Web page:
This loveable one woman character comedy following the trials and tribulations of a disillusioned ex-falconer might swoop and miss occasionally, but certainly looks hilarious as it gets up and unruffles its feathers. When Harriet plucks up the courage to leave Norfolk and a long family tradition of falconry behind, she encounters a dazzling array of personalities in her quest to reinvent herself.
A witty and engaging performer, she is the delightful auntie of character comedy.
It’s hardly a groundbreaking premise, but Bevan takes characters already well known to sketch comedy – the flaky yoga teacher, the unhinged American marriage advisor – in new and interesting directions with quirk and gusto. The plot arc of Harriet’s journey of self-discovery weaving the characters together might be more than a little bit tenuous, but we hardly mind. Her caricatures were entertaining because, while diverse and distinct, they remained recognisable exaggerations.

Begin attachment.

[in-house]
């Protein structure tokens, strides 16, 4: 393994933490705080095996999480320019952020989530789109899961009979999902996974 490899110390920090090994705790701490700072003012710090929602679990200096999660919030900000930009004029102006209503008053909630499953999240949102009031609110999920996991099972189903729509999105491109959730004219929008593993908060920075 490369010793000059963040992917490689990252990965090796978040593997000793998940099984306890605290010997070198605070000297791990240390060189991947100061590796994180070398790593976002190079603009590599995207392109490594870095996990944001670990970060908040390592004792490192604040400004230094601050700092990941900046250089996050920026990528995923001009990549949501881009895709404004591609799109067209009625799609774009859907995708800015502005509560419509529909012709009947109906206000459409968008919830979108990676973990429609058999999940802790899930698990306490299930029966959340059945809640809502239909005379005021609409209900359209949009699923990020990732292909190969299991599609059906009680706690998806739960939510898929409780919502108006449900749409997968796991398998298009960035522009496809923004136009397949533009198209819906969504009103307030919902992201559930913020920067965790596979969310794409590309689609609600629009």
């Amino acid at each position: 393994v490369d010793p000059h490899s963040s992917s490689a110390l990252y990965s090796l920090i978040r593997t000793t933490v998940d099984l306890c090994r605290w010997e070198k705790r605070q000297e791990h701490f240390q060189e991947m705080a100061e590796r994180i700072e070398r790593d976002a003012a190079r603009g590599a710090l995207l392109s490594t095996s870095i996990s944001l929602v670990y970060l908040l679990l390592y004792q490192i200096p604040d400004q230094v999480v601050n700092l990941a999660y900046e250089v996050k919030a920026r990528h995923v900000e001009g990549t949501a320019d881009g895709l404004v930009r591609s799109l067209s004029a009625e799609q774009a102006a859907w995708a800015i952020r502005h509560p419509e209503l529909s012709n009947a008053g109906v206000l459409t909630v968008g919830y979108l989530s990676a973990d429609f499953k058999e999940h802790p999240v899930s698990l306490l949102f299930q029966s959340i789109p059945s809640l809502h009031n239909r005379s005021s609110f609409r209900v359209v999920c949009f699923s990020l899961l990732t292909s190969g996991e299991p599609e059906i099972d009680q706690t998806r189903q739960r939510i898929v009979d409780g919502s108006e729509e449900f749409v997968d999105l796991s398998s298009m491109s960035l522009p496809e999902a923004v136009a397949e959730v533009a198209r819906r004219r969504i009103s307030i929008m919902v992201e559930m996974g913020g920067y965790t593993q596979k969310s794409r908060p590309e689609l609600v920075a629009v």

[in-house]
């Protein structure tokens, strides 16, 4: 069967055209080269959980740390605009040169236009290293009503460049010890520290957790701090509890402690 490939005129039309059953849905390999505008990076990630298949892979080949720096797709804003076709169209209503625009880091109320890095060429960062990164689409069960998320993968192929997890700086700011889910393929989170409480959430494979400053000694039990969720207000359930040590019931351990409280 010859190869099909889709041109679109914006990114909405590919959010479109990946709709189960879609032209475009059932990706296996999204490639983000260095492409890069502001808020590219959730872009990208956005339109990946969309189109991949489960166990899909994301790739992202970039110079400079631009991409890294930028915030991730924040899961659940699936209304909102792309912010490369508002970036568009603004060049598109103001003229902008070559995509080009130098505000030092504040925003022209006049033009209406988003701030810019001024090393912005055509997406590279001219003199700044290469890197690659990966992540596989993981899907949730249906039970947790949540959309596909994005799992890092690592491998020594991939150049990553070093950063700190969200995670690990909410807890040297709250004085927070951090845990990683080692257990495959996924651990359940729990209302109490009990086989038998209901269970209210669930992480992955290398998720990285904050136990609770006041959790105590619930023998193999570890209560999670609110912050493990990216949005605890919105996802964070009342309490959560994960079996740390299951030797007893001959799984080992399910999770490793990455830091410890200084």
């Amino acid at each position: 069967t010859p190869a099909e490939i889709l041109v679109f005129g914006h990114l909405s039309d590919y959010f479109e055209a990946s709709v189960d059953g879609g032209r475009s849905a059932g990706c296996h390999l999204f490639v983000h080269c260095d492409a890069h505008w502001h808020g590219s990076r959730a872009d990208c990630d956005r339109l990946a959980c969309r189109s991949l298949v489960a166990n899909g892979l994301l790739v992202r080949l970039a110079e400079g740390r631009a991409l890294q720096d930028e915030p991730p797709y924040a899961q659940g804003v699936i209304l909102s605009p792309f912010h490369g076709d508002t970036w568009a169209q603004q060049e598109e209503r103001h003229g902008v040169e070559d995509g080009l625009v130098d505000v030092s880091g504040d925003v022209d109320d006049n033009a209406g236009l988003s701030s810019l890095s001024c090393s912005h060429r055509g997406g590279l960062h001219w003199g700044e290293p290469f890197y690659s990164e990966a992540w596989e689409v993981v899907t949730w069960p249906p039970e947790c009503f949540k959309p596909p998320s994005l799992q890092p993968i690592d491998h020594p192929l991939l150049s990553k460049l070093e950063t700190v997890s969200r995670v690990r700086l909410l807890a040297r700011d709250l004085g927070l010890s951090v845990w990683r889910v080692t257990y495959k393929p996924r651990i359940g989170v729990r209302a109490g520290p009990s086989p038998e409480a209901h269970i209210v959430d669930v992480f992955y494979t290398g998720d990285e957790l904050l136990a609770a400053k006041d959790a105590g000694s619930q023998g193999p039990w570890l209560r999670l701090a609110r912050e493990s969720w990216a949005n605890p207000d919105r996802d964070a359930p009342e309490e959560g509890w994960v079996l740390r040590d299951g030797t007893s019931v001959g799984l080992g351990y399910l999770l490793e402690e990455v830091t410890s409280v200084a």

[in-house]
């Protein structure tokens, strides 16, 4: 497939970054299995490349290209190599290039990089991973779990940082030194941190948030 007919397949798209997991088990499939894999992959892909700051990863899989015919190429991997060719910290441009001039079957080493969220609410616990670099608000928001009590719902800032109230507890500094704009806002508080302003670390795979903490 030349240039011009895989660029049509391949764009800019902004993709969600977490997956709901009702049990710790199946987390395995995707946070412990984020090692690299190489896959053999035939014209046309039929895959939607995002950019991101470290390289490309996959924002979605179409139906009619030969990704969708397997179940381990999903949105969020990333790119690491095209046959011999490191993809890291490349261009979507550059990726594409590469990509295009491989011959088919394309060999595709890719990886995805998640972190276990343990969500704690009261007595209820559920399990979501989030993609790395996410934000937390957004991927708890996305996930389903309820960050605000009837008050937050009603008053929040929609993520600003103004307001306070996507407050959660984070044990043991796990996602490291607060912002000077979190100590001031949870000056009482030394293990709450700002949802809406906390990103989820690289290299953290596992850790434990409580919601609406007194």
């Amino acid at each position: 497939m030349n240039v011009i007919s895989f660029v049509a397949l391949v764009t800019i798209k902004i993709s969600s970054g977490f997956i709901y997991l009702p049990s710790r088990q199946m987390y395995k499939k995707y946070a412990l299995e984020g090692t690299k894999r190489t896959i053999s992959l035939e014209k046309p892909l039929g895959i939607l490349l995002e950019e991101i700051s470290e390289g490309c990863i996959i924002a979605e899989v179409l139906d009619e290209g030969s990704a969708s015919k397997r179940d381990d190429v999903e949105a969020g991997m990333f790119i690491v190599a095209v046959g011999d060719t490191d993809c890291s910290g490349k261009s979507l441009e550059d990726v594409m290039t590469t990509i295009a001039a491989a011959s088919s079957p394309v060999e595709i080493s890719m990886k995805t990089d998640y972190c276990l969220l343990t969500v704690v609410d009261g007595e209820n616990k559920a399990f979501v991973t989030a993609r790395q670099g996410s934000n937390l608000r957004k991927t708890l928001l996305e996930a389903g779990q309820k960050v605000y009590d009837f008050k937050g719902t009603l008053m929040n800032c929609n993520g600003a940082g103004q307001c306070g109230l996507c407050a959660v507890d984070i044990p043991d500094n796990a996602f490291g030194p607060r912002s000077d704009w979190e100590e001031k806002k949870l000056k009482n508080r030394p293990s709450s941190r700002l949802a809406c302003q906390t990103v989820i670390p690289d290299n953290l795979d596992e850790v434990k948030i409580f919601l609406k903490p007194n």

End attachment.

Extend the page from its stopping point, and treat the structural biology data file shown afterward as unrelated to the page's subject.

A witty and engaging performer, she is the delightful auntie of character comedy – I would pay to see her tipsy at formal family occasions. It is when she improvises with the audience in character that Bevan shines, which was perhaps best demonstrated when her straight-talking psychic at a hen night read my palm in a flawless Australian accent.
The show in points falls prey (falconry pun intended) to reliance upon tropes to its detriment, running with a single joke that works for the character and reiterating it for slightly too long. Similarly, the otherwise high energy and speed of the piece is occasionally hindered by lulls caused by clumsy and visible costume changes.
However, the show was nevertheless soared on the wings (sorry) of vibrant writing and unabashed delivery. Lily Bevan’s light-hearted creation is certainly worth a look if you are seeking laid-back laughs and spirited fun.